Pioneers of the 2tone movement of the ’80s, The Selecter have been voicing the need for equality of all kinds through the perfect medium of their anthemic, uplifting Ska tracks for thirty five years; and now – with a brand new album – they’ve proved that they’re still able to exude as much social relevance, vibrancy and empowering spirit as ever before.
Although arriving three decades after The Selecter’s debut release, Subculture addresses many of the issues that shaped the 2tone movement, reminding us that – however far society may have appeared to have moved forwards – there is still an urgent need for upheaval. Addressing subjects from the Israeli/Palestinian conflict (‘Babble On’) to failed romance (‘It Never Worked Out’), Subculture is yet another incredible arson of fantastically uplifting, and undeniably necessary, songs. From the opening ‘Box Fresh’ – an inherently upbeat and wonderfully catchy song – to the final, empowering, track, ‘Still I Rise’, this album is a vibrant and essential addition to any Summer playlist.
Whether discussing pressing, and unnerving, issues such as the criminalisation of black people in ‘Breakdown’ – a testimonial of shattered lives, as names of those who have been killed over the years are listed – or delivering a fantastic, ska-infused rendition of Patti Smith’s ‘Because The Night’, Pauline Black and Gaps Hendrickson exude an unmatched passion and glowing spirit throughout Subculture’s entirety. Take ‘Hit The Ground Running’, for example – a perfect party anthem, oozing all the uptempo ska beats you could hope for, whilst discussing the all-too-relevant issues of zero hours contracts and bedroom tax.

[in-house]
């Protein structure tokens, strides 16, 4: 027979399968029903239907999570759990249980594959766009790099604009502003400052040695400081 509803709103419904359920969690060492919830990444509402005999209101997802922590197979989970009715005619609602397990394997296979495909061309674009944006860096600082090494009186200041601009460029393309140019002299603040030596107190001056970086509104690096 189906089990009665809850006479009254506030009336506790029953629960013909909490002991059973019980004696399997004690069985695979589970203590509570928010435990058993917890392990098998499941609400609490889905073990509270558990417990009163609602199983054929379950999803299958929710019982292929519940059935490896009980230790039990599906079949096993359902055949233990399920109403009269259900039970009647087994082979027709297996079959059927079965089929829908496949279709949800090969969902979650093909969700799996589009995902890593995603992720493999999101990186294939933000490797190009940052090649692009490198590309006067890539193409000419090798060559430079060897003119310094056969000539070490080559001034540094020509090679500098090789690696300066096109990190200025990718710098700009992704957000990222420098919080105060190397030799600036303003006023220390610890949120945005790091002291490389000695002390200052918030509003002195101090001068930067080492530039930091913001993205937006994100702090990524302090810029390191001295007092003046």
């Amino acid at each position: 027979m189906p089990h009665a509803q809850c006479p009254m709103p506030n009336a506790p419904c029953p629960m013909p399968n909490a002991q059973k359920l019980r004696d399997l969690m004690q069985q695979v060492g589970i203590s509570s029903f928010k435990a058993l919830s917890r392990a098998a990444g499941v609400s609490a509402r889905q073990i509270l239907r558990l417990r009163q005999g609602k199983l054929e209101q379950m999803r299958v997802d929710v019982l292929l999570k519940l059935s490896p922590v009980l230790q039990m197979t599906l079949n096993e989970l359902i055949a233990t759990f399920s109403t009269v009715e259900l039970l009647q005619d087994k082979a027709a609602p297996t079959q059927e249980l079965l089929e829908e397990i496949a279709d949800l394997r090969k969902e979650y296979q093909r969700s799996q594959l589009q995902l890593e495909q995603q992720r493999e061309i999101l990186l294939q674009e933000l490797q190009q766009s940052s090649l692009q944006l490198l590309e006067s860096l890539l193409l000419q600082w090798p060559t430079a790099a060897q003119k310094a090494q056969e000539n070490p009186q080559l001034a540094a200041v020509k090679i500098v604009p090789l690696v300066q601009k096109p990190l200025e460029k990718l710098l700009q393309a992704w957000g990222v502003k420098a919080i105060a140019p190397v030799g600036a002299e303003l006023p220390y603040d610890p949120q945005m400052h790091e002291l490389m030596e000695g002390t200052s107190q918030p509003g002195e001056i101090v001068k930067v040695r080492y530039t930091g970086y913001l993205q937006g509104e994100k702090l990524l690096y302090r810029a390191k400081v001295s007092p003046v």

This is the beauty of The Selecter; as each track hits you with its unique vibrancy and uplifting soul, a poignant message is conveyed. Whether singing about music, love, social injustices or cultural history, the ethos of the magnificent Pauline Black and co. remains explicitly consistent. Emanating contagious, positive vibes and intense frustration at the state of society in equal measure, the incredible energy, passion and relevance that radiates from The Selecter is as immensely enjoyable, and vitally important, as it was thirty five years ago.
So, let the uplifting, buoyant ska beats and Black’s wonderfully smooth, soulful vocals take hold, and immerse yourself in the inspired exuberance of what is sure to be one of the most important albums of the year.
Mixed by the legendary Prince Fatty, and produced by Neil Pyzer, Subculture is out 15 June